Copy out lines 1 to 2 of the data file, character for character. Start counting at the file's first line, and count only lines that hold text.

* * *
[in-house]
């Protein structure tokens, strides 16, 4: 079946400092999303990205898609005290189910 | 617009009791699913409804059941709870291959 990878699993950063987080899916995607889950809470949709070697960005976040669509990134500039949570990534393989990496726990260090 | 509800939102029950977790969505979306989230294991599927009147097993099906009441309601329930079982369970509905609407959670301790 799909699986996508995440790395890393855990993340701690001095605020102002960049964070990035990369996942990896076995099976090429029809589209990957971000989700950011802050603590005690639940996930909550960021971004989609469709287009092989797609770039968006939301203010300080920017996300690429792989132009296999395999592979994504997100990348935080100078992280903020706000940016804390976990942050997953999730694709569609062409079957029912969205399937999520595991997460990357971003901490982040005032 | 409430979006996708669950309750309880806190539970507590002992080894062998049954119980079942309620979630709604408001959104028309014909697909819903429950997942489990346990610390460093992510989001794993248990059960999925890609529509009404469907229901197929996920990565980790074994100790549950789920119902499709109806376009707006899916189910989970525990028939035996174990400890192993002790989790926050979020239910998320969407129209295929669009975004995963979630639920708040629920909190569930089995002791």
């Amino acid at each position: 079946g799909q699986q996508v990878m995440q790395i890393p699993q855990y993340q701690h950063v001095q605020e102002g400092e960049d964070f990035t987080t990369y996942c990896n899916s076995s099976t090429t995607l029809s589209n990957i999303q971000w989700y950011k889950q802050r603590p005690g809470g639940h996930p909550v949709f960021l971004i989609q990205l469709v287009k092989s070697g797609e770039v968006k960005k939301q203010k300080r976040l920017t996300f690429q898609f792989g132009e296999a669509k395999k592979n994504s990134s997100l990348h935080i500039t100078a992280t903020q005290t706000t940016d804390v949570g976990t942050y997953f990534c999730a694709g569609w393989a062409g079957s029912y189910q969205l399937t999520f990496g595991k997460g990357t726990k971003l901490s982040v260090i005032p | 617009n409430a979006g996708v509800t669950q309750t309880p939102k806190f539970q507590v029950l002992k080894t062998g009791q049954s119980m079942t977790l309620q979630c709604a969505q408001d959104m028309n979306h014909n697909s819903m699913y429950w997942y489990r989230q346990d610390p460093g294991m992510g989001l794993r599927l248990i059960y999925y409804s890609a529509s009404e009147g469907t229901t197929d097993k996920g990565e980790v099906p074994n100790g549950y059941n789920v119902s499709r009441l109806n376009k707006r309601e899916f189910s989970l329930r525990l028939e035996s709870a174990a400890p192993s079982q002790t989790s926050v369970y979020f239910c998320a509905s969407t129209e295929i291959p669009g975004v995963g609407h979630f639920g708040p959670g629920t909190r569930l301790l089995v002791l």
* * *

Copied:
[in-house]
């Protein structure tokens, strides 16, 4: 079946400092999303990205898609005290189910 | 617009009791699913409804059941709870291959 990878699993950063987080899916995607889950809470949709070697960005976040669509990134500039949570990534393989990496726990260090 | 509800939102029950977790969505979306989230294991599927009147097993099906009441309601329930079982369970509905609407959670301790 799909699986996508995440790395890393855990993340701690001095605020102002960049964070990035990369996942990896076995099976090429029809589209990957971000989700950011802050603590005690639940996930909550960021971004989609469709287009092989797609770039968006939301203010300080920017996300690429792989132009296999395999592979994504997100990348935080100078992280903020706000940016804390976990942050997953999730694709569609062409079957029912969205399937999520595991997460990357971003901490982040005032 | 409430979006996708669950309750309880806190539970507590002992080894062998049954119980079942309620979630709604408001959104028309014909697909819903429950997942489990346990610390460093992510989001794993248990059960999925890609529509009404469907229901197929996920990565980790074994100790549950789920119902499709109806376009707006899916189910989970525990028939035996174990400890192993002790989790926050979020239910998320969407129209295929669009975004995963979630639920708040629920909190569930089995002791």